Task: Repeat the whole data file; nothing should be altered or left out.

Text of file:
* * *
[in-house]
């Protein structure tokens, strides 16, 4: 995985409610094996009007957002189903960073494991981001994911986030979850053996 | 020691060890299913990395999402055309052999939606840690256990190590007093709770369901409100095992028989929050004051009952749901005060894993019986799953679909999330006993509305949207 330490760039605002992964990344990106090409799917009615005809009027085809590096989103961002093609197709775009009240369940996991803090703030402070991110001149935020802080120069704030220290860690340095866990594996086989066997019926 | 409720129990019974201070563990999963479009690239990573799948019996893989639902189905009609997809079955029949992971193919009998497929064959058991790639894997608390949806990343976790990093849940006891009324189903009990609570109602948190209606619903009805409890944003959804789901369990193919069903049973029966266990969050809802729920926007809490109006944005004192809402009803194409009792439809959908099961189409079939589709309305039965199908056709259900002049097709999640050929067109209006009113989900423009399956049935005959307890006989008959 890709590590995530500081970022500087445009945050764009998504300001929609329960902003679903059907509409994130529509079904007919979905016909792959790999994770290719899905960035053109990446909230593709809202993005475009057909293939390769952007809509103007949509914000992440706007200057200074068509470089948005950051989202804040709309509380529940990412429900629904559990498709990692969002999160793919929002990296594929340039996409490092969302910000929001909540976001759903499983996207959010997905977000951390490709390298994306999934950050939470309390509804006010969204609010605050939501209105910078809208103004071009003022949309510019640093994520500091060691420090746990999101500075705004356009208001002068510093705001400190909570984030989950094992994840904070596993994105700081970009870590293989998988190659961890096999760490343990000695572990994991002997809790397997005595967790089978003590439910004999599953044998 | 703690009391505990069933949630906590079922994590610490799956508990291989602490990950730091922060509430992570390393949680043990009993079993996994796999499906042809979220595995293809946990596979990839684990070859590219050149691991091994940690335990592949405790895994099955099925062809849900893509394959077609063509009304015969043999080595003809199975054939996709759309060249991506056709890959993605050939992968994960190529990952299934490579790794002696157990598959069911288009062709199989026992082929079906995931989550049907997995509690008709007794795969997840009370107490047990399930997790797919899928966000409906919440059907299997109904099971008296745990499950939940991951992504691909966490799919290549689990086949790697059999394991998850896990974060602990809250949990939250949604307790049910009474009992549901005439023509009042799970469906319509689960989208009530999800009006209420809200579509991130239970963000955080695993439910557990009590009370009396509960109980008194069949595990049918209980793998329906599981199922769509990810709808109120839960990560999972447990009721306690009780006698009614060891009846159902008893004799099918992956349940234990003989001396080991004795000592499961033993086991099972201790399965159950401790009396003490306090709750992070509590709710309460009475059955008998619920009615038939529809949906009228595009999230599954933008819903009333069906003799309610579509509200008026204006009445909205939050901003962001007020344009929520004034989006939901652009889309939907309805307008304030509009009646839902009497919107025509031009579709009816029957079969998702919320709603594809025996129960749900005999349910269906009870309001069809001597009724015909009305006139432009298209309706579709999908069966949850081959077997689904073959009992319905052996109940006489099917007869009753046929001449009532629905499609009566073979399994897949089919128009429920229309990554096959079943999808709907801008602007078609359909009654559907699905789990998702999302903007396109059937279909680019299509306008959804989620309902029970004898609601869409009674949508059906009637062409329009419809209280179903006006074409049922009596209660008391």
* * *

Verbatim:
[in-house]
């Protein structure tokens, strides 16, 4: 995985409610094996009007957002189903960073494991981001994911986030979850053996 | 020691060890299913990395999402055309052999939606840690256990190590007093709770369901409100095992028989929050004051009952749901005060894993019986799953679909999330006993509305949207 330490760039605002992964990344990106090409799917009615005809009027085809590096989103961002093609197709775009009240369940996991803090703030402070991110001149935020802080120069704030220290860690340095866990594996086989066997019926 | 409720129990019974201070563990999963479009690239990573799948019996893989639902189905009609997809079955029949992971193919009998497929064959058991790639894997608390949806990343976790990093849940006891009324189903009990609570109602948190209606619903009805409890944003959804789901369990193919069903049973029966266990969050809802729920926007809490109006944005004192809402009803194409009792439809959908099961189409079939589709309305039965199908056709259900002049097709999640050929067109209006009113989900423009399956049935005959307890006989008959 890709590590995530500081970022500087445009945050764009998504300001929609329960902003679903059907509409994130529509079904007919979905016909792959790999994770290719899905960035053109990446909230593709809202993005475009057909293939390769952007809509103007949509914000992440706007200057200074068509470089948005950051989202804040709309509380529940990412429900629904559990498709990692969002999160793919929002990296594929340039996409490092969302910000929001909540976001759903499983996207959010997905977000951390490709390298994306999934950050939470309390509804006010969204609010605050939501209105910078809208103004071009003022949309510019640093994520500091060691420090746990999101500075705004356009208001002068510093705001400190909570984030989950094992994840904070596993994105700081970009870590293989998988190659961890096999760490343990000695572990994991002997809790397997005595967790089978003590439910004999599953044998 | 703690009391505990069933949630906590079922994590610490799956508990291989602490990950730091922060509430992570390393949680043990009993079993996994796999499906042809979220595995293809946990596979990839684990070859590219050149691991091994940690335990592949405790895994099955099925062809849900893509394959077609063509009304015969043999080595003809199975054939996709759309060249991506056709890959993605050939992968994960190529990952299934490579790794002696157990598959069911288009062709199989026992082929079906995931989550049907997995509690008709007794795969997840009370107490047990399930997790797919899928966000409906919440059907299997109904099971008296745990499950939940991951992504691909966490799919290549689990086949790697059999394991998850896990974060602990809250949990939250949604307790049910009474009992549901005439023509009042799970469906319509689960989208009530999800009006209420809200579509991130239970963000955080695993439910557990009590009370009396509960109980008194069949595990049918209980793998329906599981199922769509990810709808109120839960990560999972447990009721306690009780006698009614060891009846159902008893004799099918992956349940234990003989001396080991004795000592499961033993086991099972201790399965159950401790009396003490306090709750992070509590709710309460009475059955008998619920009615038939529809949906009228595009999230599954933008819903009333069906003799309610579509509200008026204006009445909205939050901003962001007020344009929520004034989006939901652009889309939907309805307008304030509009009646839902009497919107025509031009579709009816029957079969998702919320709603594809025996129960749900005999349910269906009870309001069809001597009724015909009305006139432009298209309706579709999908069966949850081959077997689904073959009992319905052996109940006489099917007869009753046929001449009532629905499609009566073979399994897949089919128009429920229309990554096959079943999808709907801008602007078609359909009654559907699905789990998702999302903007396109059937279909680019299509306008959804989620309902029970004898609601869409009674949508059906009637062409329009419809209280179903006006074409049922009596209660008391």